Nearly two and a half years after the August 1998 financial crisis made the expression "bank restructuring" popular in Russia, the overall feeling is that little progress has been made in this area.
True, several hundred banks have lost their licenses since then. But experts say no general framework has emerged to carry out that restructuring. Prior to the Round Table that The Russia Journal is devoting to that theme on Jan. 23, we asked Pavel Medvedev, chairman of the Duma subcommittee on banks, for his view on the subject.
The Russia Journal: What can the Russian authorities do to help Russian banks restructure?
Pavel Medvedev: One of the key things lacking in Russia is a law strictly specifying all the steps and procedures in a bank's life, from the day it is founded to the day it is liquidated. This chain of events has to be defined. At the moment, many things are pretty vague in a bank's life.
Take, for instance, liquidation procedures. In this country, you have banks that have been in liquidation for years. Another problem is that the courts responsible for liquidations often lack competent and well-qualified people. It takes them ages to make decisions, and one court will often issue several rulings that contradict one another.
RJ: Has the Duma made any progress in drawing up a law that would specify these steps?
PM: A bill has been dragging on for more than a year now. The main reason for that is that our procedure for drafting bills is extremely ineffective. A bill can be initiated either by the Duma, the Federation Council or the President. When any of these originates a bill, this text also has to be examined by the others, and the government also gives its opinion, which is normal.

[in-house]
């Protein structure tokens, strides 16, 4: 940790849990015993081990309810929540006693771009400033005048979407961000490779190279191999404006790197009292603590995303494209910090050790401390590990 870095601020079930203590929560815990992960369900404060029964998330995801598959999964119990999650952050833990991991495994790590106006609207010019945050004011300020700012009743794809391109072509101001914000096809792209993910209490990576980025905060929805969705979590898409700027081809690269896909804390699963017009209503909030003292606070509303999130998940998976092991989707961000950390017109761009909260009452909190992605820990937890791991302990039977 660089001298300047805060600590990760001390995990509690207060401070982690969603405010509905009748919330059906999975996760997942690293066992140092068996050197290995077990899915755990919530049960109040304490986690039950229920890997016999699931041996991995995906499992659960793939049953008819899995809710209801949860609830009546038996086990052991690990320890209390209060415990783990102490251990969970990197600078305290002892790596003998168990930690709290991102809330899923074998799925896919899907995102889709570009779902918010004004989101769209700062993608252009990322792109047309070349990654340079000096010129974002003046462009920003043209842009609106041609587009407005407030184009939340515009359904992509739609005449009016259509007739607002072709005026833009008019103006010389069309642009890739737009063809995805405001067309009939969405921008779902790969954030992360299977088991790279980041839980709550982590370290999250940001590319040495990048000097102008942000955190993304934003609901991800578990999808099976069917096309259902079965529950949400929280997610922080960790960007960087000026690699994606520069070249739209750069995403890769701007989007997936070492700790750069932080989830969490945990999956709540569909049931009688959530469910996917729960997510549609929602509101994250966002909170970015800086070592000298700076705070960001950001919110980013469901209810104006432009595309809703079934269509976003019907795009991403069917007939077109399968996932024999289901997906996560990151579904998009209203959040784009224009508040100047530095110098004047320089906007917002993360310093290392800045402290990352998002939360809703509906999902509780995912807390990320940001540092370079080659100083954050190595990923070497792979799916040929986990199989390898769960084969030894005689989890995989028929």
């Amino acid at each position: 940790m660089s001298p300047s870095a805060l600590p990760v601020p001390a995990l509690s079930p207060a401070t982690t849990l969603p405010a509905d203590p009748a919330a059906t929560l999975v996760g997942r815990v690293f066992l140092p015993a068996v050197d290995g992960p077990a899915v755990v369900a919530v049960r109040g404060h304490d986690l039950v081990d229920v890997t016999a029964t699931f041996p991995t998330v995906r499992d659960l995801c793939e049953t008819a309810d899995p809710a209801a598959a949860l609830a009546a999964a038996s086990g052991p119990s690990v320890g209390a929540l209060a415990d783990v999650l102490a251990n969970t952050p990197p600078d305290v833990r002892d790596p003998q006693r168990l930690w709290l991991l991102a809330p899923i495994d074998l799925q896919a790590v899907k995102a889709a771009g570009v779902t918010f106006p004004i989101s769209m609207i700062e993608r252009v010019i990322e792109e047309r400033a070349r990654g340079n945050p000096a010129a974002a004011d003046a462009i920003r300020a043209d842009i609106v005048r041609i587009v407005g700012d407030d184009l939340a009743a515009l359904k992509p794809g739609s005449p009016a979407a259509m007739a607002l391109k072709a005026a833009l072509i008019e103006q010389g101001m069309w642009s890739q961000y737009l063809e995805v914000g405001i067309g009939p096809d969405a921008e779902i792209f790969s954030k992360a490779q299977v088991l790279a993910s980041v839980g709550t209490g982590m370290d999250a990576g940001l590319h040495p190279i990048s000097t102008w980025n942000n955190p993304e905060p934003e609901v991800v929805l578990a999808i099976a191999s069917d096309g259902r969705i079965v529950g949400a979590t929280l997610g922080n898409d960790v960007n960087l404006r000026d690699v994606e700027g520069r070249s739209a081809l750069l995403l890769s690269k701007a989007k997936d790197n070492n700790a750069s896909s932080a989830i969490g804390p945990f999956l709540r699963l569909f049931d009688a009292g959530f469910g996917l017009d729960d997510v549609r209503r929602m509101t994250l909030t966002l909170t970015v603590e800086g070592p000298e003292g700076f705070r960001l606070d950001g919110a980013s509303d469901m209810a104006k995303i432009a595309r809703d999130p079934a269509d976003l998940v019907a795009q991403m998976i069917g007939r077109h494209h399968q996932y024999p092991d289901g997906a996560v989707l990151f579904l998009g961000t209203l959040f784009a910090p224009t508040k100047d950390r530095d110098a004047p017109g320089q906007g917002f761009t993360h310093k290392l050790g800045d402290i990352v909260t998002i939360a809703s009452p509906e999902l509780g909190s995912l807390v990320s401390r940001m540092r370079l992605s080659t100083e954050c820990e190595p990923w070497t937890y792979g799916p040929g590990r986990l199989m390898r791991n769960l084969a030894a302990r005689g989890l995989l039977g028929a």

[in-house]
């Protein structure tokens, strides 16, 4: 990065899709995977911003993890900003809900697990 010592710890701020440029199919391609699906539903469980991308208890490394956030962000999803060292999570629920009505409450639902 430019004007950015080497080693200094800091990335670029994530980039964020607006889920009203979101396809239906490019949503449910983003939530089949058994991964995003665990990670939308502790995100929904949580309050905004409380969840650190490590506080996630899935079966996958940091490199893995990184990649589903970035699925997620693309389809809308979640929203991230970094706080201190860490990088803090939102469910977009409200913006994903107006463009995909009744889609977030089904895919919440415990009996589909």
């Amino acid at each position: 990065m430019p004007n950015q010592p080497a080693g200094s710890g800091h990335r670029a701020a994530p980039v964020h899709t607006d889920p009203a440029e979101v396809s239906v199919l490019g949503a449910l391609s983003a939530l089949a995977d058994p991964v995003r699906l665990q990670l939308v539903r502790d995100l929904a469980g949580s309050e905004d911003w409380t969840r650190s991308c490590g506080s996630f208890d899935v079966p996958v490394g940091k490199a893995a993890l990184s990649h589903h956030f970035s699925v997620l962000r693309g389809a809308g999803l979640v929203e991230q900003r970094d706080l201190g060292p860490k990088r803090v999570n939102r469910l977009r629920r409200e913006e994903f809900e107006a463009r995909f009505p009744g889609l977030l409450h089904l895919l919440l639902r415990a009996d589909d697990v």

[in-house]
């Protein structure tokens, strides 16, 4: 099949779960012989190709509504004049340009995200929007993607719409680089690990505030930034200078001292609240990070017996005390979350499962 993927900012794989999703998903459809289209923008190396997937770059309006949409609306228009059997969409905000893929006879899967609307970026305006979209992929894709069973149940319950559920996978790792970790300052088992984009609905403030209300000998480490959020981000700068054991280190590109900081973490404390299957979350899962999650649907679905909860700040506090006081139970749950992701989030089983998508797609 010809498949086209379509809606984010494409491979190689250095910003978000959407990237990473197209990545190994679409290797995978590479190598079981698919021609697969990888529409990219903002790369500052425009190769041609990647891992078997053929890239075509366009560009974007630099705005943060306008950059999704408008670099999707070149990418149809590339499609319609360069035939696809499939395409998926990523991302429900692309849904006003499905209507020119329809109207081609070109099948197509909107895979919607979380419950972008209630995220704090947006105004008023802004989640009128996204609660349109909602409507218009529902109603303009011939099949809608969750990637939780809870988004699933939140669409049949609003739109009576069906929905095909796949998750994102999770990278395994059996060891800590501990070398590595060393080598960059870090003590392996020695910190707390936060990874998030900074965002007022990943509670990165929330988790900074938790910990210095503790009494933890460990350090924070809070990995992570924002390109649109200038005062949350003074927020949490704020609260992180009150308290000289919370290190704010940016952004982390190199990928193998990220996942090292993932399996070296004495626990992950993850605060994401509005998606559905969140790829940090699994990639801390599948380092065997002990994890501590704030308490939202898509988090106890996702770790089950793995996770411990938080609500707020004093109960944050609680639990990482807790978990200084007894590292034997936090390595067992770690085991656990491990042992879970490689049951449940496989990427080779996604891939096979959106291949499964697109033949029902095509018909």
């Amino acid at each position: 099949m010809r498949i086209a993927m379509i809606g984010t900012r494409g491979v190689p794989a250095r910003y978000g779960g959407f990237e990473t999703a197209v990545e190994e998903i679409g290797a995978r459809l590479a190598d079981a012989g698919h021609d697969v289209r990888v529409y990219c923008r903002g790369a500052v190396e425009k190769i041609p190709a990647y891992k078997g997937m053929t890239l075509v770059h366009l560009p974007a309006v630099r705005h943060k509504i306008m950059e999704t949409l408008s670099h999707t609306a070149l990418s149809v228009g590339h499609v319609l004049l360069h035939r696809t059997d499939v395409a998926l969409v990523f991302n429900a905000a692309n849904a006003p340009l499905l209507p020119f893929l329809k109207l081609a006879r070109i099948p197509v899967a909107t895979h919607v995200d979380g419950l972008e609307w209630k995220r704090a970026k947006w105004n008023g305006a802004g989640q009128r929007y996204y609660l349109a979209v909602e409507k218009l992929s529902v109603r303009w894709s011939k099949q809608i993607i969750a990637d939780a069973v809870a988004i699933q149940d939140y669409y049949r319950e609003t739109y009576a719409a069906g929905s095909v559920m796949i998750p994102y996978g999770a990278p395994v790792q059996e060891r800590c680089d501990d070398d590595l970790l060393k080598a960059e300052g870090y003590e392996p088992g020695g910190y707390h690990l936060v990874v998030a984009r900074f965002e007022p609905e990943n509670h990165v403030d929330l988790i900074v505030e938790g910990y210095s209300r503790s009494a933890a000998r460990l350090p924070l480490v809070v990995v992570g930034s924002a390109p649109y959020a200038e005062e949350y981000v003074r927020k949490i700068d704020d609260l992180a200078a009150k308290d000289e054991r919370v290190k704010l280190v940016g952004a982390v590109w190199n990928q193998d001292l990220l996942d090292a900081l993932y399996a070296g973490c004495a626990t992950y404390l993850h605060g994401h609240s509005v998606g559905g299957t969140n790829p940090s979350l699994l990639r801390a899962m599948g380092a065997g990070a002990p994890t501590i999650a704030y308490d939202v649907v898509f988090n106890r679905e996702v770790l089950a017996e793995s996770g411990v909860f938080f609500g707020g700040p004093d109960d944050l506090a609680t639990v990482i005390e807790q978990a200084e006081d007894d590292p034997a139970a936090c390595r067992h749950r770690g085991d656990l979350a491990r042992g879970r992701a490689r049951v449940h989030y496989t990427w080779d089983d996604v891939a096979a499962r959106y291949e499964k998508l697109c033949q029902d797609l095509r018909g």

But instead of getting all these players together to discuss the content and try to reach an agreement, the text just keeps bouncing from one to the other. Each time someone comes up with an idea, someone else disagrees and sends the text back. This goes on forever. Our proposals on the Central Bank are a good example for this. When we drafted them, our text was sent back by the government, which said that we wanted to make the Central Bank dependant on government, which was a bad thing, and asked us to redraft it. So, we redrafted. Then, the new text was sent back by the president, who said we wanted to make the Central Bank independent, which was also a bad thing.
RJ: What should be done to change this?
PM: The problem is that there is a very poor division of tasks, including within the executive branch power. There, at least, the president should be able to tell each person: "OK, you are going to focus on this, and only this." But this is not the case. Everybody gives his opinion on everything and everybody has a different opinion. This is terrible. I hope [President Vladimir] Putin will soon realize that organizing an efficient dispatching of tasks is extremely important.
RJ: Can the West be of any help in fostering this restructuring process?
PM: German experts have helped us a lot. When you draft a bill on a subject like that, there are always moments when you don't know what to do and you need to ask someone else a question. The Germans have been very good at meeting our needs quickly. We have also had some experience with European Commission experts, but that has proved less successful.
RJ: What about the IMF?
PM: There are certain things I understand about what the IMF tells us, and many things I don't. In essence, the IMF is something we Russians are very familiar with: It is a very socialist institution. These people spend a lot of their time telling us, "Come on! Come on!" without telling us explicitly what we should do. Several times, when I asked them what to do, they answered, "We don't know." It seems to me the IMF has spent an awful lot of money just to tell us "Come on."